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Imagine being a sportswriter at Monday night’s National Championship, struggling to come up with a unique angle to Georgia’s dismantling of Texas Christian in front of a national audience.
There’s really only one angle, and that’s Georgia is now the premier college football program in the country? Right?
I’m not here to argue that point, but what I took away Monday night is just how wide the talent gap is between the haves and the have-nots. In case it wasn’t clear to us before, it should be clear now — nobody beats the top programs in the country except for themselves.
Immediately after kickoff on Monday night, Texas Christian looked outmatched. The Horned Frogs were too slow, too weak and not talented enough. Georgia was too much for them in every phase of the game.
And that’s frustrating, because Texas Christian carried more than the Hypnotoad banner into that game. They were representing the little guy.
As a fan of a “little guy” program, Monday’s debacle was hard to watch. It cemented just how much better the creme de la creme really are. The Dawgs did whatever, whenever to whoever, and the only team capable of holding them back wore red, black and grey.
Where does the sport go from here? Georgia is likely the odds-on favorite to repeat next season as national champs, and at worst they’ve probably got a better than 50 percent chance to make the College Football Playoff. The Dawgs are going nowhere.
But what about the TCU’s of the sport? Is all they can ever really hope for is a CFP appearance in which they lose by double digits to a blue blood program? Is that the pinnacle of college football for those who have less?
Sure, expanding the playoff brings more teams in to experience the fun of getting beat down by cadres of blue-chip players, but is that all that remains for a program like TCU? Can the most the average program ever hope for is a playoff appearance?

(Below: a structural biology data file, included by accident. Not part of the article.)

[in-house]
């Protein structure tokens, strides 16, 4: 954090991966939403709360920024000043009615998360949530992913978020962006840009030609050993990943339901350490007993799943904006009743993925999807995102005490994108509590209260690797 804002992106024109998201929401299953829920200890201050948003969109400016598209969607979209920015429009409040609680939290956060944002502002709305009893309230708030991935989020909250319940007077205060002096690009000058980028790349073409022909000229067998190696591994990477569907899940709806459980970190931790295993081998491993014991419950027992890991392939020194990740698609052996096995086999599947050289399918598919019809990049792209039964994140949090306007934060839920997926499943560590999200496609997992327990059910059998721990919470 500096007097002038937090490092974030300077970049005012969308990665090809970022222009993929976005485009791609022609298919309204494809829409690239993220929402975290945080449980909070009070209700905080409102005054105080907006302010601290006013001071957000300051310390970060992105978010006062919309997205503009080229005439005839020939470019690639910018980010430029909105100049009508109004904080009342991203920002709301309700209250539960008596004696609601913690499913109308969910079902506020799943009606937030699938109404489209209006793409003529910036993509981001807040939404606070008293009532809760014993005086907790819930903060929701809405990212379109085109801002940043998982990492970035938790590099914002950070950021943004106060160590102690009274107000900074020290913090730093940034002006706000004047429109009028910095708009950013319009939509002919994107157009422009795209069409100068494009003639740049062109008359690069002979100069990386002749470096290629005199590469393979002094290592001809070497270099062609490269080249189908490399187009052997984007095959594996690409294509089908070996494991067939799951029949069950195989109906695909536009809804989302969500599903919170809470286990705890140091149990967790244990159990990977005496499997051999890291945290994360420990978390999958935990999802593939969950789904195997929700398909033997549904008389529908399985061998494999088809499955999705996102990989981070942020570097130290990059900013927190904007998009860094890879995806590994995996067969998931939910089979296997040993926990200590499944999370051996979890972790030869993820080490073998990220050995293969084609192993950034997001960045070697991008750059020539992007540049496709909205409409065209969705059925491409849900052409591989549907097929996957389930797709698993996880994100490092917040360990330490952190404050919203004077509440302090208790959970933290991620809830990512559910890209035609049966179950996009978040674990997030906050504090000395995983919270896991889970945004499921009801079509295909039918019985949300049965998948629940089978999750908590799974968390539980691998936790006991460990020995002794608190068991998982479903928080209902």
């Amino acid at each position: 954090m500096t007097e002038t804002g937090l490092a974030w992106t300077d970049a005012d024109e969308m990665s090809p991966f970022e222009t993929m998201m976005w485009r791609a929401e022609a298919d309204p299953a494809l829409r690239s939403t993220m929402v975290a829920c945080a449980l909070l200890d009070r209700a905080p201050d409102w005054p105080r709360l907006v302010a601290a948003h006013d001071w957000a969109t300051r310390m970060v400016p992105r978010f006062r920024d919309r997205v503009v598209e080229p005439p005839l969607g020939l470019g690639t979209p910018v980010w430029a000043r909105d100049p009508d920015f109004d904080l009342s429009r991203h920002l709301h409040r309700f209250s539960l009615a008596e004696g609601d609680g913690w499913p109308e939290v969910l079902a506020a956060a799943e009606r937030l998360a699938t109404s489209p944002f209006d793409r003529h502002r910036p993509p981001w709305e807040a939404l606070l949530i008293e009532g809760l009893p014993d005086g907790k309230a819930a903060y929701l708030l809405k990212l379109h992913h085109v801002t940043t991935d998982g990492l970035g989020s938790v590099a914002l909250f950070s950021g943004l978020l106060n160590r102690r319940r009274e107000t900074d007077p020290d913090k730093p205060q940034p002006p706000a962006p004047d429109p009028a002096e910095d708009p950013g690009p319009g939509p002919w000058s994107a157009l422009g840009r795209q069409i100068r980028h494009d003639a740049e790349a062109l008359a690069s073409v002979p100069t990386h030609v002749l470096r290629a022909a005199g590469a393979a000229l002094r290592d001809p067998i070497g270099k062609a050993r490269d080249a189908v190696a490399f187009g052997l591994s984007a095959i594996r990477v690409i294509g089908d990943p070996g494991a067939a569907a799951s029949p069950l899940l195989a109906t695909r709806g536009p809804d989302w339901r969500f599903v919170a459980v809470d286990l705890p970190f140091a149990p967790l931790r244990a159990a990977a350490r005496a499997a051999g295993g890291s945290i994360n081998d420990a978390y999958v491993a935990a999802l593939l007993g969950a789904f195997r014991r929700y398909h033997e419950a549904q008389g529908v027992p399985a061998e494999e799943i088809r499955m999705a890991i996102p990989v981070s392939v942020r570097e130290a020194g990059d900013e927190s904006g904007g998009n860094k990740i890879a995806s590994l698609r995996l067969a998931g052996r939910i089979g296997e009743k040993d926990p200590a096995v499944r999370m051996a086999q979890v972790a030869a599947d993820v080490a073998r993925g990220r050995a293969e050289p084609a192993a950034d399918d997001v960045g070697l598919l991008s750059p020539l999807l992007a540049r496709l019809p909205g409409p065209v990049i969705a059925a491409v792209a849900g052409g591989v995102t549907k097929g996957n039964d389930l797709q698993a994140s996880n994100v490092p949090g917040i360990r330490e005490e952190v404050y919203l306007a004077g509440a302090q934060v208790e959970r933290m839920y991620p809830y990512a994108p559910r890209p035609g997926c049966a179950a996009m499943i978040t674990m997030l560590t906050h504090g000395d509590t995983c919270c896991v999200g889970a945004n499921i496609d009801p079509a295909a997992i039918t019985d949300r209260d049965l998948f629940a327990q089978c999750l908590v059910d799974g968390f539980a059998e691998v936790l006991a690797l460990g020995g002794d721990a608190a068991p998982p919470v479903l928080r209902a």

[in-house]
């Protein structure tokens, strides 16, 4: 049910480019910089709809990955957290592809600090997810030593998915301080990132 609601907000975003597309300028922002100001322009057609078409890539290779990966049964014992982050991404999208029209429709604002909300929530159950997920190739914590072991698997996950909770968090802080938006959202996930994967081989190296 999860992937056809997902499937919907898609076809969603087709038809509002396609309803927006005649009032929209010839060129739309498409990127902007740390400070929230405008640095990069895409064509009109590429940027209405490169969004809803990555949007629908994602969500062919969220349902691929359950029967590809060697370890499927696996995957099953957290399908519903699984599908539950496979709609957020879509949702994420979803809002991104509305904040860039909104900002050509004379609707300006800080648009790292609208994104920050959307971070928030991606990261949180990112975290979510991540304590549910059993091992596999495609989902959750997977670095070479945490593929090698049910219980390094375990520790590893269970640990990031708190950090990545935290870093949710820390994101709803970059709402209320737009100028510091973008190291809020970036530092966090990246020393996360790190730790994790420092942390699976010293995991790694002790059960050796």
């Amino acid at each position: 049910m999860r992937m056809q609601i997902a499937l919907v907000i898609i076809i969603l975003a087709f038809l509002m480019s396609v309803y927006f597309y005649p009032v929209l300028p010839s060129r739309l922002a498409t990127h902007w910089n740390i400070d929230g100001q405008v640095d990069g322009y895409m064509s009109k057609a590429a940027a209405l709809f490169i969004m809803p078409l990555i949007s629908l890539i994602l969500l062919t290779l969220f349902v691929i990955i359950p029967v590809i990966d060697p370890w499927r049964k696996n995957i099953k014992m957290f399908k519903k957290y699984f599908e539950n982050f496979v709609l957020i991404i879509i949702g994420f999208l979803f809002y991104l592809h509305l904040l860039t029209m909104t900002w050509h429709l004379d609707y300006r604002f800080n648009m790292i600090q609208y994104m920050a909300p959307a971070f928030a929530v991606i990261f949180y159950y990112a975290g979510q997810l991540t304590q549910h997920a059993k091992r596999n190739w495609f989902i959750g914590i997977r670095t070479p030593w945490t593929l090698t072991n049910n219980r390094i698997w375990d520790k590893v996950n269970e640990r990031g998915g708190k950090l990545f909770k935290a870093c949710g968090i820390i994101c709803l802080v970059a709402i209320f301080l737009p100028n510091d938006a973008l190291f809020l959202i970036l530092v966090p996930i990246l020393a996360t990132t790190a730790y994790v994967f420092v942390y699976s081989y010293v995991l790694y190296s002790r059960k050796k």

None of the sport’s recent changes have benefitted middle-of-the-road programs. Name, Image and Likeness deals allow wealthy and dedicated donors to pony up oodles of cash for future NFL draft picks. The average program is allowed to participate too, but anyone paying attention knows that most programs aren’t ever going to keep pace with the sport’s blue bloods when it comes to bags of cash NIL deals.
The transfer portal allows the elite programs to use everyone else as their farm team. Heck, the only consistently productive player on Virginia Tech’s offense in 2022 was poached by the Fighting Irish. Notre Dame also poached the best quarterback in Wake Forest history, locking him in before the Demon Deacs even finished their season.
Don’t get me wrong — I’m going to watch all the college football I can next year, the year after and probably for the rest of my life. Chances are that you will too. And therein lies the core problem.
DullesDistrict founder and Wise Young Man Dave Scarangella often advises me to prescribe a solution to the problem I’m addressing in my columns. Doing so would make sense, but I can’t for the life of me figure out what that solution or the solutions are.
College football is ruled by the elites. They make the rules that everyone is supposed to play by, and even still they’ll cheat. This is reality.
What is an average program, say a large state institution nestled in the Blue Ridge Mountains, supposed to do? That’s the problem facing college football.
It is a problem, right?
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